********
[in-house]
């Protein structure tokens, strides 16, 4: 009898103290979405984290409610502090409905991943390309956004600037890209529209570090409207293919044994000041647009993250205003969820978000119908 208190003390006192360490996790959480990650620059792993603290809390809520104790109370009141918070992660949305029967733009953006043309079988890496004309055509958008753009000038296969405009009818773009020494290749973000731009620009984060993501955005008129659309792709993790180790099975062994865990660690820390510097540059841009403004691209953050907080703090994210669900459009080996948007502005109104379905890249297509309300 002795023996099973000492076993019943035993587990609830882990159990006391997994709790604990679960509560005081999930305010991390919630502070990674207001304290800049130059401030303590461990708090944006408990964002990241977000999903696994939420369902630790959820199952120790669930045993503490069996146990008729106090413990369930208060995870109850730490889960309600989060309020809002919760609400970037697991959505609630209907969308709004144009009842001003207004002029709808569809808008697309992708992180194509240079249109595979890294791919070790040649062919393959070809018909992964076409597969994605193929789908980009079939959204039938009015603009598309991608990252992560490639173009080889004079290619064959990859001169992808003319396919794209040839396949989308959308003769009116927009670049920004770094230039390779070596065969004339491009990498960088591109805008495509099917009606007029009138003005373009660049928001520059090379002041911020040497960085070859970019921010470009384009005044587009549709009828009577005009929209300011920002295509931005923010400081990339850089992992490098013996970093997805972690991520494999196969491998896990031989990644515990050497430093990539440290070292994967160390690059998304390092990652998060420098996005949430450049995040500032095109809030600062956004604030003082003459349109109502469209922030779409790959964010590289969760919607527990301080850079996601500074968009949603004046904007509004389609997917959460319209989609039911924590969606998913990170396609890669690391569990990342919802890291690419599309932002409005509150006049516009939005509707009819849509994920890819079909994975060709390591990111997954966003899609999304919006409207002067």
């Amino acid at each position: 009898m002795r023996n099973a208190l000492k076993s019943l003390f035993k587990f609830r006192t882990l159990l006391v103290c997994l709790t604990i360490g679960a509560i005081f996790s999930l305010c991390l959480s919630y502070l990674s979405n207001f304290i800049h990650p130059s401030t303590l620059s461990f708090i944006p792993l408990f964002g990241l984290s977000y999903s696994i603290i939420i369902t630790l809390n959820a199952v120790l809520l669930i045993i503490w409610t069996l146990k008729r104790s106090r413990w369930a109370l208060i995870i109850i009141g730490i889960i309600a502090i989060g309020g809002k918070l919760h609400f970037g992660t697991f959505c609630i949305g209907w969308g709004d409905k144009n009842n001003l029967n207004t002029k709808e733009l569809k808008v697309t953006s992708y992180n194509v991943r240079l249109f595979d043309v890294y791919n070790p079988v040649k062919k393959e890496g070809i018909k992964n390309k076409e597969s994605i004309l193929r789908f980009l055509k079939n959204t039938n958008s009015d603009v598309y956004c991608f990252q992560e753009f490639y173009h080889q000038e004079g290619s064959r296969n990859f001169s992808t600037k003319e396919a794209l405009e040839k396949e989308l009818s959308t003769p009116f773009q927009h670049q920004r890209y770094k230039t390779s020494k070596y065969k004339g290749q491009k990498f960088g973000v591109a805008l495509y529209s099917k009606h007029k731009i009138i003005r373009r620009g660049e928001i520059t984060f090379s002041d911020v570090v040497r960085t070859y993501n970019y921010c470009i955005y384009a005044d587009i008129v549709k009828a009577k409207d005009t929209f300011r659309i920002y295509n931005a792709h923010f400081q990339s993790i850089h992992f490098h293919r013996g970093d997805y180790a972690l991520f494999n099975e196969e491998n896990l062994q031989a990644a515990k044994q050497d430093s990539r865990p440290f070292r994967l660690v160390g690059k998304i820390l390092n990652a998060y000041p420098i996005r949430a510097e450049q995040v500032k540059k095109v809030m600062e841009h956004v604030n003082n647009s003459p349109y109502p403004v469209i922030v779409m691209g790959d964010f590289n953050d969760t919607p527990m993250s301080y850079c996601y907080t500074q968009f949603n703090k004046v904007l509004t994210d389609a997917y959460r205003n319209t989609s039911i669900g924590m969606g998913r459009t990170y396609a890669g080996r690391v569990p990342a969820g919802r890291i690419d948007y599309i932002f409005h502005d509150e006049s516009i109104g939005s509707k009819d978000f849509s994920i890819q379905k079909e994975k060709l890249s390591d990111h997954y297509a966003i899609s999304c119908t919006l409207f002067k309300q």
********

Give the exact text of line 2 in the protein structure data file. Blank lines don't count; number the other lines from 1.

């Protein structure tokens, strides 16, 4: 009898103290979405984290409610502090409905991943390309956004600037890209529209570090409207293919044994000041647009993250205003969820978000119908 208190003390006192360490996790959480990650620059792993603290809390809520104790109370009141918070992660949305029967733009953006043309079988890496004309055509958008753009000038296969405009009818773009020494290749973000731009620009984060993501955005008129659309792709993790180790099975062994865990660690820390510097540059841009403004691209953050907080703090994210669900459009080996948007502005109104379905890249297509309300 002795023996099973000492076993019943035993587990609830882990159990006391997994709790604990679960509560005081999930305010991390919630502070990674207001304290800049130059401030303590461990708090944006408990964002990241977000999903696994939420369902630790959820199952120790669930045993503490069996146990008729106090413990369930208060995870109850730490889960309600989060309020809002919760609400970037697991959505609630209907969308709004144009009842001003207004002029709808569809808008697309992708992180194509240079249109595979890294791919070790040649062919393959070809018909992964076409597969994605193929789908980009079939959204039938009015603009598309991608990252992560490639173009080889004079290619064959990859001169992808003319396919794209040839396949989308959308003769009116927009670049920004770094230039390779070596065969004339491009990498960088591109805008495509099917009606007029009138003005373009660049928001520059090379002041911020040497960085070859970019921010470009384009005044587009549709009828009577005009929209300011920002295509931005923010400081990339850089992992490098013996970093997805972690991520494999196969491998896990031989990644515990050497430093990539440290070292994967160390690059998304390092990652998060420098996005949430450049995040500032095109809030600062956004604030003082003459349109109502469209922030779409790959964010590289969760919607527990301080850079996601500074968009949603004046904007509004389609997917959460319209989609039911924590969606998913990170396609890669690391569990990342919802890291690419599309932002409005509150006049516009939005509707009819849509994920890819079909994975060709390591990111997954966003899609999304919006409207002067």